Having invited US soccer players and their families to the residence for a barbecue during the World Cup, Joan was now busy preparing for a Fourth of July party scheduled for the next day. For someone who meets so many people both publicly and privately, it would be easy to shrug off daily encounters. But Mrs. Hubbard is someone who opens up her heart to each and every person she meets. Maybe it was the honest, passionate way she described the paintings one by one, or the warm pat on the back to show her appreciation for having come for the interview on such a hot day. Or maybe it was the girlish image she conveyed as she put on a beautiful, bright red jacket for the photo shoot.
Michael Graves: Foremost Post-Modernist Architect of the US
We met with US architect Michael Graves during his visit to Korea in conjunction with the new US Embassy construction project to replace the current Sejong-no building. Graves is the CEO of Michael Graves and Associates, the architecture firm that created the project’s master plan which includes a new Embassy building and a 55-household apartment for staff on the former Deoksoo Palace site. Despite his age (almost 70), he was full of passion and energy. He has played a major role in the development of post-modernist architecture in the US for the past 30 years, creating such buildings as the Disney Headquarters in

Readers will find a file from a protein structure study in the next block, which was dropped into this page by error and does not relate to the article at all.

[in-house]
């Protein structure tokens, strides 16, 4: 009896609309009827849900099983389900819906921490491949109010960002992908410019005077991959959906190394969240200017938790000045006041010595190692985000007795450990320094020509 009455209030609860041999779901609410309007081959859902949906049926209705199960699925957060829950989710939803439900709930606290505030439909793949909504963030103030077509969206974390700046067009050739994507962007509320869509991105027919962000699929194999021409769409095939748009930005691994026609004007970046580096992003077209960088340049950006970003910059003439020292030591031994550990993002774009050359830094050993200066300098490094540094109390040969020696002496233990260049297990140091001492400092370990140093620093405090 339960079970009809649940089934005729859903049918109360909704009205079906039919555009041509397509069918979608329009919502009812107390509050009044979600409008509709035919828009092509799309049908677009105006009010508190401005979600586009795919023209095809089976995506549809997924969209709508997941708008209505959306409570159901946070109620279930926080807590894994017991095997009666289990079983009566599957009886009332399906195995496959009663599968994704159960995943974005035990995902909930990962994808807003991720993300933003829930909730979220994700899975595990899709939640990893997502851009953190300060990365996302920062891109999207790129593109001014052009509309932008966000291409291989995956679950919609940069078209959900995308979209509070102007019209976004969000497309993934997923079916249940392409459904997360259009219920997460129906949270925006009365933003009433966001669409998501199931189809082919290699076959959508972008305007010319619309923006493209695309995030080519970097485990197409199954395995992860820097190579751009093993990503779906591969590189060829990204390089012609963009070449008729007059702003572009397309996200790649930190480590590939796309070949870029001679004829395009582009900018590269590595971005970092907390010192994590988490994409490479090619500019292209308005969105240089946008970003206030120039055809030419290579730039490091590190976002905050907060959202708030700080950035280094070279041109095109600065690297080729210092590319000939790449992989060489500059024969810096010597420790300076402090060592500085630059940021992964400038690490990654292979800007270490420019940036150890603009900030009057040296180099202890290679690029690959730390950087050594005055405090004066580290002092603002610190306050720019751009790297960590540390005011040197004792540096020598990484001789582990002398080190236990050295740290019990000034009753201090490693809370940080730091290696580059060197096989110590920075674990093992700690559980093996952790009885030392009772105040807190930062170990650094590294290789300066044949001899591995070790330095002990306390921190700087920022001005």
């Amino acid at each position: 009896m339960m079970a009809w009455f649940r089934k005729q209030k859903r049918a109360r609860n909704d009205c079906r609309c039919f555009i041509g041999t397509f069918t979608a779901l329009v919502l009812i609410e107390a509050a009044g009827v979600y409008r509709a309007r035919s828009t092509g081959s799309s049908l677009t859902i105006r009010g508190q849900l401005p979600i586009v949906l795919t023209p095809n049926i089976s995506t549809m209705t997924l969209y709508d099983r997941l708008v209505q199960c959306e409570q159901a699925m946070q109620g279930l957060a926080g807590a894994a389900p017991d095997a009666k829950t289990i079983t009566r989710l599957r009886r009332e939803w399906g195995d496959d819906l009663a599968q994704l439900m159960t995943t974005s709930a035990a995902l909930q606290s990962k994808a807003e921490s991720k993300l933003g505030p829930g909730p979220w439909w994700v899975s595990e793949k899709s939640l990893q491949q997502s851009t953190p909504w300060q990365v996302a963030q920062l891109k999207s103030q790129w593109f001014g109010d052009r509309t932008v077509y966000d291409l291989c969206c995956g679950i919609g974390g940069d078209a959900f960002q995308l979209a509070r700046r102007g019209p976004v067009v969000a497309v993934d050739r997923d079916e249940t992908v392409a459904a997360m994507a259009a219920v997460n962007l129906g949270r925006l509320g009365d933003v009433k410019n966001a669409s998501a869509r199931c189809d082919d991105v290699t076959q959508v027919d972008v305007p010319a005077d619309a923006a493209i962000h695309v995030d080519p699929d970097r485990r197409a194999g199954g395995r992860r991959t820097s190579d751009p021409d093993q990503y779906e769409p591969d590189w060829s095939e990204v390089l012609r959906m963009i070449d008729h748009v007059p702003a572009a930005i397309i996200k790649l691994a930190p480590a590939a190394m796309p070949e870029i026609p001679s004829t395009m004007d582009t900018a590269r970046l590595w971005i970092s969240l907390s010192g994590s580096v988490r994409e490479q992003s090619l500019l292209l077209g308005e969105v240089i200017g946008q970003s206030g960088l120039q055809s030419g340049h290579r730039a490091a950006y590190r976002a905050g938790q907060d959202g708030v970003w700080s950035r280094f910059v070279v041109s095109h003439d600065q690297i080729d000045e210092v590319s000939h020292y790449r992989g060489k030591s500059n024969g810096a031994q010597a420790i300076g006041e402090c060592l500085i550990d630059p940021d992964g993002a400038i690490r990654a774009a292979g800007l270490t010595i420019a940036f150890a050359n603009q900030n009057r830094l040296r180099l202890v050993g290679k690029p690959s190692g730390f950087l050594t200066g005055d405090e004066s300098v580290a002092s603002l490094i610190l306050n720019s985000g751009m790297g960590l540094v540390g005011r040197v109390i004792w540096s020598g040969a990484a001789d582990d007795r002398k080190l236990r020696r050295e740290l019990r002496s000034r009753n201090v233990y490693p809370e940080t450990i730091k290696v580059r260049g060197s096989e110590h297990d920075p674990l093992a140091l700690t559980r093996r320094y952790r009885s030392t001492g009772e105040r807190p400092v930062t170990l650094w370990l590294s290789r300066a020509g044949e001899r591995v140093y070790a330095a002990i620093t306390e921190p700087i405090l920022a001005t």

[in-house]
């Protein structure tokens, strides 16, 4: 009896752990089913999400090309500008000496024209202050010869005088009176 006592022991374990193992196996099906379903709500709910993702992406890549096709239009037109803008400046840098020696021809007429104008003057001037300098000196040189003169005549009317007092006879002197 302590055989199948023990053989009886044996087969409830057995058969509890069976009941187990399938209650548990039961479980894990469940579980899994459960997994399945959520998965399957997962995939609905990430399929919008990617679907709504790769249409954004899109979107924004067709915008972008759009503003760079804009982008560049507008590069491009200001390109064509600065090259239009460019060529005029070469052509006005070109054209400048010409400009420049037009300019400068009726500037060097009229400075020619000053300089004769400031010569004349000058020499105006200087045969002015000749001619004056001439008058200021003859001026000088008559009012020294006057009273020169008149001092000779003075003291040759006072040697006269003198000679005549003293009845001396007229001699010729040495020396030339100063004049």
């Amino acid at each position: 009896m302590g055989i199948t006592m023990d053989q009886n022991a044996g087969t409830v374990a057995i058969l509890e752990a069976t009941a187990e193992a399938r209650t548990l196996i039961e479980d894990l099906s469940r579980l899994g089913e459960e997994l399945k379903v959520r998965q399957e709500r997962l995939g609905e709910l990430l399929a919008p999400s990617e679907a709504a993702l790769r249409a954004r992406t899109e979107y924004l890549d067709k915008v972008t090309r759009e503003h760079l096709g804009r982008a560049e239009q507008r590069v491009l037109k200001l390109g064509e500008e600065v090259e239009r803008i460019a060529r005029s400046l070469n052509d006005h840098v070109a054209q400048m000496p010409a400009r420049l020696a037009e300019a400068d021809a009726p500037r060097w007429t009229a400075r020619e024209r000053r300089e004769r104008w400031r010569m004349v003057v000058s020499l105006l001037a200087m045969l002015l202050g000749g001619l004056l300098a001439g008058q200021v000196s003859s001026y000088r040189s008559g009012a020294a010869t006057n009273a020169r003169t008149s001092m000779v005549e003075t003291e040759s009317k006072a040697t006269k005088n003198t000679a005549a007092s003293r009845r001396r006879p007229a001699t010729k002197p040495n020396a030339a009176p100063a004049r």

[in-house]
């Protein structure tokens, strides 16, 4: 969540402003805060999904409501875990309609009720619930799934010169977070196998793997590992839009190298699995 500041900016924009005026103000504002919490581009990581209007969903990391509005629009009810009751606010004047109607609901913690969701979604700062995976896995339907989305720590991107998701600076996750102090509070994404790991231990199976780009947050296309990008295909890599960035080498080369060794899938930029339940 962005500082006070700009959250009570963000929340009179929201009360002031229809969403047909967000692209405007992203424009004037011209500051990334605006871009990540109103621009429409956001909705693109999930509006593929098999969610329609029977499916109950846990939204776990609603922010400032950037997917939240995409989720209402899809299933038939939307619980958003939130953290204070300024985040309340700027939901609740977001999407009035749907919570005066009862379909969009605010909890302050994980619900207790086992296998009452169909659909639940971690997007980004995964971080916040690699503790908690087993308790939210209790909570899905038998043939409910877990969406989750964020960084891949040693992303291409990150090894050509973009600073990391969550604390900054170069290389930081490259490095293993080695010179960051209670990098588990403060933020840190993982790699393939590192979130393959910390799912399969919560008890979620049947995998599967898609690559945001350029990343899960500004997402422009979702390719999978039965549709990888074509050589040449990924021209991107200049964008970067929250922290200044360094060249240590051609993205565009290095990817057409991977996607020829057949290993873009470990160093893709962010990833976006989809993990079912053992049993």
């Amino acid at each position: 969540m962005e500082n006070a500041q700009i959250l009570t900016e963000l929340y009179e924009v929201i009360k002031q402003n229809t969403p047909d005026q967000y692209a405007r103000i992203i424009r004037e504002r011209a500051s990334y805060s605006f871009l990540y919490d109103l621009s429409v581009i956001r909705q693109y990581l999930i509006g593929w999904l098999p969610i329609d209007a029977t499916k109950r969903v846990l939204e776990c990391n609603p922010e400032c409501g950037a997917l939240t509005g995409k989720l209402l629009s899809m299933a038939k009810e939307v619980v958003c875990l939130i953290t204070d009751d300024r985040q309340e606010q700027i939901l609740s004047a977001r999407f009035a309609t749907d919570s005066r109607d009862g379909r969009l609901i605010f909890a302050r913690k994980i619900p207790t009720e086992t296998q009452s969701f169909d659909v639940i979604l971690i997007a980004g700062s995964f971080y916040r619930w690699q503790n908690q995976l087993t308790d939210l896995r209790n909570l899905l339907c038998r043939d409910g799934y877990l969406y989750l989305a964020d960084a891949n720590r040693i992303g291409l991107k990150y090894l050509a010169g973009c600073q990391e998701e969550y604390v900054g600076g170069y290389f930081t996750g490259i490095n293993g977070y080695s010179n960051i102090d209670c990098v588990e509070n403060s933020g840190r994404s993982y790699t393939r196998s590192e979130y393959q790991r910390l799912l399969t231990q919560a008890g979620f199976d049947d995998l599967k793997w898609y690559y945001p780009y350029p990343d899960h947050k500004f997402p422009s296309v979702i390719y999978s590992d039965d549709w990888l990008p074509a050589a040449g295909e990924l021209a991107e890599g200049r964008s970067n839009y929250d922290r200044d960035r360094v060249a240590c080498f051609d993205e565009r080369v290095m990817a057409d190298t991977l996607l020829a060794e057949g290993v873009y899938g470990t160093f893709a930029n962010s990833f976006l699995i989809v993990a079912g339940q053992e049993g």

California, the Federal Reserve Bank of Texas, the Eagles Headquarters and Training Center in Philadelphia, and the State Department.
Building a US legation complex at a time when US-ROK relations are in an emotionally delicate state is no easy task. But Mr. Graves expressed confidence that the new Embassy and apartment buildings would harmonize with the surrounding environment. This is the 13th visit to Korea for the architect, designer of the Golf Club House of Lake Hills Country Club in Yongin, Gyeonggi Province. Thanks to the visits, he has an understanding of Korea. For this project, commissioned a year and a half ago, he spent more than two weeks in Korea sketching.
Mr. Graves, who noted that the amount of green space remaining in the Jeong-dong area is impressive, said that the utmost effort in terms of not only structure and atmosphere but construction materials would be made to preserve the historical landscape of the area, including Deoksoo Palace and the walk along the stone wall. The cascading height of buildings in the direction of Deoksoo Palace will protect the view from the palace and the surrounding environment, making the area closer to being a park.
Michael Graves has taken on the project with a focus not only on the edifice but also on the concept of harmony and embracing Korean culture. He plans to complement both East and West, and more deeply, the Korean culture and American values. His buildings will allow residents to feel that this is their home, that this is where they belong. Upon being asked about reports that the project’s design will be traditional Korean-style, he replied that what is important is how well different elements blend. Simply sleeping on the floor doesn’t necessarily make something Korean, he explained. He revealed his hope of making all those who come to the new Embassy feel like they are in their own garden. Although the Embassy project is creating a political stir, for the man who designed the Alessi Bird Kettle (which the editor considers the top bridal must-have), the project will most likely proceed smoothly thanks to his sensitive touch and attention to detail.